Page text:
Actually, they’ll get to see various dramatic developments at those events. We’ve also put in a lot of elements for grownups, so I think women will be able to enjoy the game for that reason, too. Can I say one more thing?
Sure, go ahead.
In the last game, we used Nintendo Wi-Fi Connection and made a complete strategy game which you played one-on-one. But then lots of players told us, “It’s too hard”. I actually battled everybody else, too, and I didn’t win much either.
Even the producer couldn’t win? (laughs)
The mechanics of the game were incredibly fun, but it really was too hard. So this time, we made things a bit more action-oriented and created something people can really get excited about playing.
This time they’ll be able to play with the people around them, right?
That’s right. It uses local wireless, and up to four people can play.
If one person has the Game Card, the other players can play via Download Play.
So, whenever people get together, like at New Year’s, they can download it and just have fun.
Basically, it’s a game where everybody tries to get the Force Gems to win, but with this particular concept, as with Mario Kart, they can get all hyper and excited as a group. So we put in lot of things where you can make a comeback with one shot, or get an item and turn the tables completely.
For example, the strongest Phantom shows up, and even as you’re running around trying to get away from him, you can actually lure him towards you, and send him at one of your friends…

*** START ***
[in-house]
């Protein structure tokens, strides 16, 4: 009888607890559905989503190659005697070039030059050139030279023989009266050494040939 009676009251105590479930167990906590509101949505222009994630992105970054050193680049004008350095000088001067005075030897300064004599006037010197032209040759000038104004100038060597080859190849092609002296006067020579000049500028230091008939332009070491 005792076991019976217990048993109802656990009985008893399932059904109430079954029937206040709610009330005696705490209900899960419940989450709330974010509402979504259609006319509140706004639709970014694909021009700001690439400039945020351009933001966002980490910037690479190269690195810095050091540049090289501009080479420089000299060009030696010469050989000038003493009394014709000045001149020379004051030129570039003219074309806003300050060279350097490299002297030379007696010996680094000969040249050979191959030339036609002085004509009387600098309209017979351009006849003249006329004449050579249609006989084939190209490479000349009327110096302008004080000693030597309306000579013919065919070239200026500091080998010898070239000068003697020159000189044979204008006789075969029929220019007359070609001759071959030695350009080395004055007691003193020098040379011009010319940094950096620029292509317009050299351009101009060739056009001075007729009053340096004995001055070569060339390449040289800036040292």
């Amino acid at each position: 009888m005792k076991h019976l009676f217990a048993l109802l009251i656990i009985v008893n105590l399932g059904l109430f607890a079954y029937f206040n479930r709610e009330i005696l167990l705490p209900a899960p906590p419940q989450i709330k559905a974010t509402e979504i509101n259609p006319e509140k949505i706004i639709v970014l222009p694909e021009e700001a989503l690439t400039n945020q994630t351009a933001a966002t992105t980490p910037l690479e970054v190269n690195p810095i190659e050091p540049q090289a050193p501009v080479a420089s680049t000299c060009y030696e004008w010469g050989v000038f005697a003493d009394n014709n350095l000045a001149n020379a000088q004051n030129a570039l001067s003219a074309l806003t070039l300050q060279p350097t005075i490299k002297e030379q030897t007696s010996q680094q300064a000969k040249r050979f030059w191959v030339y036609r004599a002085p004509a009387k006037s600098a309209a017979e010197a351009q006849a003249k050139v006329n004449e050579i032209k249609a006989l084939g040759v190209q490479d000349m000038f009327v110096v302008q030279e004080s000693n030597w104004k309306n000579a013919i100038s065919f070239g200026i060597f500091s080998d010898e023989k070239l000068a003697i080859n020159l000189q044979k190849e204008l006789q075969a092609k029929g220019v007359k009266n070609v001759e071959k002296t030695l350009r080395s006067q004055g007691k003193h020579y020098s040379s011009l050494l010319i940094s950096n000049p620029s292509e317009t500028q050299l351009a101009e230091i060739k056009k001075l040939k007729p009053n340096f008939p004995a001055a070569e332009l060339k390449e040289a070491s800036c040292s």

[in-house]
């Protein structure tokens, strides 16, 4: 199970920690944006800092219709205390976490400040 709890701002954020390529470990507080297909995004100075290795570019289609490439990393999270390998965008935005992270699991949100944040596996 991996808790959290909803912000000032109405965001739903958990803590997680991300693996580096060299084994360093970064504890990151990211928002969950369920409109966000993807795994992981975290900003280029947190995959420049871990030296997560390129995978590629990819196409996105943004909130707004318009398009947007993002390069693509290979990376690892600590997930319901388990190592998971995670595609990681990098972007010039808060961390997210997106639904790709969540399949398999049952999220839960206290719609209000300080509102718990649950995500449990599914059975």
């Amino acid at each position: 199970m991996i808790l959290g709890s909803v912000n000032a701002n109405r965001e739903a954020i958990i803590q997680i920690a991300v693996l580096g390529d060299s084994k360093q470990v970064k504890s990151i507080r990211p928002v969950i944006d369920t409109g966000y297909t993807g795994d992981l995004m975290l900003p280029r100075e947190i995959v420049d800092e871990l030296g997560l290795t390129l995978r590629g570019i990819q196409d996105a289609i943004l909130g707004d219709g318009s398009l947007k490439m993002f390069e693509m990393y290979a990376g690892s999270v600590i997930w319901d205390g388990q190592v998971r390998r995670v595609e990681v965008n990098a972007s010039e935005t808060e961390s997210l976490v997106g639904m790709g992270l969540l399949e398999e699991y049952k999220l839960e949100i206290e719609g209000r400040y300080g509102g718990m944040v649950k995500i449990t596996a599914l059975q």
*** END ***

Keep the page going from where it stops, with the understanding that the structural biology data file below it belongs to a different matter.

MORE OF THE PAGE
So you send him at each other and intercept each other to get the Force Gems.
That’s it. (laughs) We’ve made it a little less cerebral this time, and they can get all hyper and really have fun when they play, so I’d like them to play it with their friends.
In other words, when a few people with DS systems get together, they’ve now got one more way to have fun. By the way, Aonuma-san, doesn’t this game have a really great feel to it, too?
Yes. It feels as though we did the absolute best we could possibly do in that short production period. Even though we used up the first year on the railroad issue… I feel as though people are going to talk about how, for a producer, I’ve got no talent for planning…
But it’s because you worked so hard during that year that it took the shape it has now.
I do think so. But this experience showed me very, very clearly that once you start a train to move, it’s incredibly hard to stop it. (laughs)